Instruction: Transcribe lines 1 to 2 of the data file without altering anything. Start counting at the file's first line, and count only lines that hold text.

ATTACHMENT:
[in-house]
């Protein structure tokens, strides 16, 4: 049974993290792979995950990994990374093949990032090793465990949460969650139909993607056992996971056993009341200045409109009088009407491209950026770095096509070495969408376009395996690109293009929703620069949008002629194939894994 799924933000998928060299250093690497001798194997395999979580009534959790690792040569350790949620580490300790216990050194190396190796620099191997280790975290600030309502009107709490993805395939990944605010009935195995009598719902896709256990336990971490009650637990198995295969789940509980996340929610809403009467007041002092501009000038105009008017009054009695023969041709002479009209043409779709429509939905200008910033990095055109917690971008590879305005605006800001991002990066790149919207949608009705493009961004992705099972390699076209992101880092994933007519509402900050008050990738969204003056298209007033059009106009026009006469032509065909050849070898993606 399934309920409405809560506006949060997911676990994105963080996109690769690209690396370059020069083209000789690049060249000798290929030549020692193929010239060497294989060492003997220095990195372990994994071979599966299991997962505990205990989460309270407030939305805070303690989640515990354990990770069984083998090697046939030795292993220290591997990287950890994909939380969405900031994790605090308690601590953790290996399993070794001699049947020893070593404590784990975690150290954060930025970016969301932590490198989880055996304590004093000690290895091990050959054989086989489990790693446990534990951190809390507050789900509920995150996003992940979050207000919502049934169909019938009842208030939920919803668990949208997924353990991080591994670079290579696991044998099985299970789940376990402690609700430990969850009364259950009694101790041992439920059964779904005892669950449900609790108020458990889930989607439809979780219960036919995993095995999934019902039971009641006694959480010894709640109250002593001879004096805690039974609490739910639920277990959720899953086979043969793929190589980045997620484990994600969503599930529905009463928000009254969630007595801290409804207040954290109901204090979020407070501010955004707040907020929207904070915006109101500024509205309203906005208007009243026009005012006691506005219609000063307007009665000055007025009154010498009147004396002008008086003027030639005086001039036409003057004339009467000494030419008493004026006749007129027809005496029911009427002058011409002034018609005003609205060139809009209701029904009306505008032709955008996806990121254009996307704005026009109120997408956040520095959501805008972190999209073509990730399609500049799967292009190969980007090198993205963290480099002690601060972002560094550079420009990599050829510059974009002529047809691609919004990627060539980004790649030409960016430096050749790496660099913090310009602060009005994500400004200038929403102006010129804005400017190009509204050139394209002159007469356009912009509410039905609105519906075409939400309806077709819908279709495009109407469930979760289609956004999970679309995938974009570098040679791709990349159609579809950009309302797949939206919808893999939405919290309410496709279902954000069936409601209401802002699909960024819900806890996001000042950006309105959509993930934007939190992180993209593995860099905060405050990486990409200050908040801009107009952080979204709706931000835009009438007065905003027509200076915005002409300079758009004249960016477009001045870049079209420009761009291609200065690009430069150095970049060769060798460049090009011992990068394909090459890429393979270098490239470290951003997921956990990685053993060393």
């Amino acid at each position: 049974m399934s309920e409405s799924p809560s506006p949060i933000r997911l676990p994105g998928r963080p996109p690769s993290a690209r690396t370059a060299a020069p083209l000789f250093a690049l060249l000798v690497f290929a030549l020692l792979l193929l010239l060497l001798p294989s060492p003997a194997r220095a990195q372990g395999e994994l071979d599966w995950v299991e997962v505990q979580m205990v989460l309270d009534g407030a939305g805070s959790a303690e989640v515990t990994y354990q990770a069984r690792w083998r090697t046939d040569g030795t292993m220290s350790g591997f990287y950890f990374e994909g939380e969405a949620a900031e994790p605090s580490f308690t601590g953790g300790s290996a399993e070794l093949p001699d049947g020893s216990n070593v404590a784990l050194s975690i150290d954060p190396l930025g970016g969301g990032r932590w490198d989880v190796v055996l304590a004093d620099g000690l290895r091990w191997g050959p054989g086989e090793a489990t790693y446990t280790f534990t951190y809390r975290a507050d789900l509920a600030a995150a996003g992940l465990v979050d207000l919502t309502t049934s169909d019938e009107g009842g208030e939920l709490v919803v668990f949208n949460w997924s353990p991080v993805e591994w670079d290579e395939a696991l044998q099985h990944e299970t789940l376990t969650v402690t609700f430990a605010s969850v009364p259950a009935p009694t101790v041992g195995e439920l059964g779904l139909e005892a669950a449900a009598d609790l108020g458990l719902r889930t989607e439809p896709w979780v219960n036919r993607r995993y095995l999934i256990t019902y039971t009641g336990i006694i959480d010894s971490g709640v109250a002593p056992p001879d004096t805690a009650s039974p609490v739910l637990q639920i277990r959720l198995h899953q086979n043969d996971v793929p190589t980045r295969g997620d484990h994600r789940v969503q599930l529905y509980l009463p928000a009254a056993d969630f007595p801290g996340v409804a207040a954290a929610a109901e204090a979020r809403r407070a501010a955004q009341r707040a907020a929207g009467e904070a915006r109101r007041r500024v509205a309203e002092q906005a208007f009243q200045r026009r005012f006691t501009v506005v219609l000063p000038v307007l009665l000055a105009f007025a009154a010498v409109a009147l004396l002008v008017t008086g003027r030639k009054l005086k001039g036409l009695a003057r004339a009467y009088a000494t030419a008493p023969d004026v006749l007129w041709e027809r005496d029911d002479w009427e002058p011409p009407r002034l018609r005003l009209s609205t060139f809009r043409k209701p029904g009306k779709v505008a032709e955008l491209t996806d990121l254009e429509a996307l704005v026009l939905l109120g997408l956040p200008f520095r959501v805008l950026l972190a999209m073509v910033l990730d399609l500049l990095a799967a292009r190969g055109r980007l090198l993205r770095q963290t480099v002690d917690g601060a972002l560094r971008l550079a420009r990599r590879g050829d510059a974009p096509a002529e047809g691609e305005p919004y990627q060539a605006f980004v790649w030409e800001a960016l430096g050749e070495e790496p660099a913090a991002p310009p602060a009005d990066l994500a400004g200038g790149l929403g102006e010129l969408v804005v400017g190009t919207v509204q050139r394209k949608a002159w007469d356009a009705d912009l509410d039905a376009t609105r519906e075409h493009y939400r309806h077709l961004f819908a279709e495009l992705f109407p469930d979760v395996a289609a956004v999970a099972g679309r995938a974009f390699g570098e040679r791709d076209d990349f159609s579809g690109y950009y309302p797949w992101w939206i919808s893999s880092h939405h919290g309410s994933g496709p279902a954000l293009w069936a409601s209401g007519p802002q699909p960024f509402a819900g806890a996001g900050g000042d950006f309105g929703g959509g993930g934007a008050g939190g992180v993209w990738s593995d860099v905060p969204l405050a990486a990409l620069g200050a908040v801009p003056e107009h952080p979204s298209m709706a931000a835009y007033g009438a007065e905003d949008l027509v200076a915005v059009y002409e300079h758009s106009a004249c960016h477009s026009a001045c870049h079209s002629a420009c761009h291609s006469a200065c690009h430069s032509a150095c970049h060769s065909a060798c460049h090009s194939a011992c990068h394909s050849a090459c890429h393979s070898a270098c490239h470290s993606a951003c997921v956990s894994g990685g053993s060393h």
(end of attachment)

[in-house]
């Protein structure tokens, strides 16, 4: 049974993290792979995950990994990374093949990032090793465990949460969650139909993607056992996971056993009341200045409109009088009407491209950026770095096509070495969408376009395996690109293009929703620069949008002629194939894994 799924933000998928060299250093690497001798194997395999979580009534959790690792040569350790949620580490300790216990050194190396190796620099191997280790975290600030309502009107709490993805395939990944605010009935195995009598719902896709256990336990971490009650637990198995295969789940509980996340929610809403009467007041002092501009000038105009008017009054009695023969041709002479009209043409779709429509939905200008910033990095055109917690971008590879305005605006800001991002990066790149919207949608009705493009961004992705099972390699076209992101880092994933007519509402900050008050990738969204003056298209007033059009106009026009006469032509065909050849070898993606 399934309920409405809560506006949060997911676990994105963080996109690769690209690396370059020069083209000789690049060249000798290929030549020692193929010239060497294989060492003997220095990195372990994994071979599966299991997962505990205990989460309270407030939305805070303690989640515990354990990770069984083998090697046939030795292993220290591997990287950890994909939380969405900031994790605090308690601590953790290996399993070794001699049947020893070593404590784990975690150290954060930025970016969301932590490198989880055996304590004093000690290895091990050959054989086989489990790693446990534990951190809390507050789900509920995150996003992940979050207000919502049934169909019938009842208030939920919803668990949208997924353990991080591994670079290579696991044998099985299970789940376990402690609700430990969850009364259950009694101790041992439920059964779904005892669950449900609790108020458990889930989607439809979780219960036919995993095995999934019902039971009641006694959480010894709640109250002593001879004096805690039974609490739910639920277990959720899953086979043969793929190589980045997620484990994600969503599930529905009463928000009254969630007595801290409804207040954290109901204090979020407070501010955004707040907020929207904070915006109101500024509205309203906005208007009243026009005012006691506005219609000063307007009665000055007025009154010498009147004396002008008086003027030639005086001039036409003057004339009467000494030419008493004026006749007129027809005496029911009427002058011409002034018609005003609205060139809009209701029904009306505008032709955008996806990121254009996307704005026009109120997408956040520095959501805008972190999209073509990730399609500049799967292009190969980007090198993205963290480099002690601060972002560094550079420009990599050829510059974009002529047809691609919004990627060539980004790649030409960016430096050749790496660099913090310009602060009005994500400004200038929403102006010129804005400017190009509204050139394209002159007469356009912009509410039905609105519906075409939400309806077709819908279709495009109407469930979760289609956004999970679309995938974009570098040679791709990349159609579809950009309302797949939206919808893999939405919290309410496709279902954000069936409601209401802002699909960024819900806890996001000042950006309105959509993930934007939190992180993209593995860099905060405050990486990409200050908040801009107009952080979204709706931000835009009438007065905003027509200076915005002409300079758009004249960016477009001045870049079209420009761009291609200065690009430069150095970049060769060798460049090009011992990068394909090459890429393979270098490239470290951003997921956990990685053993060393």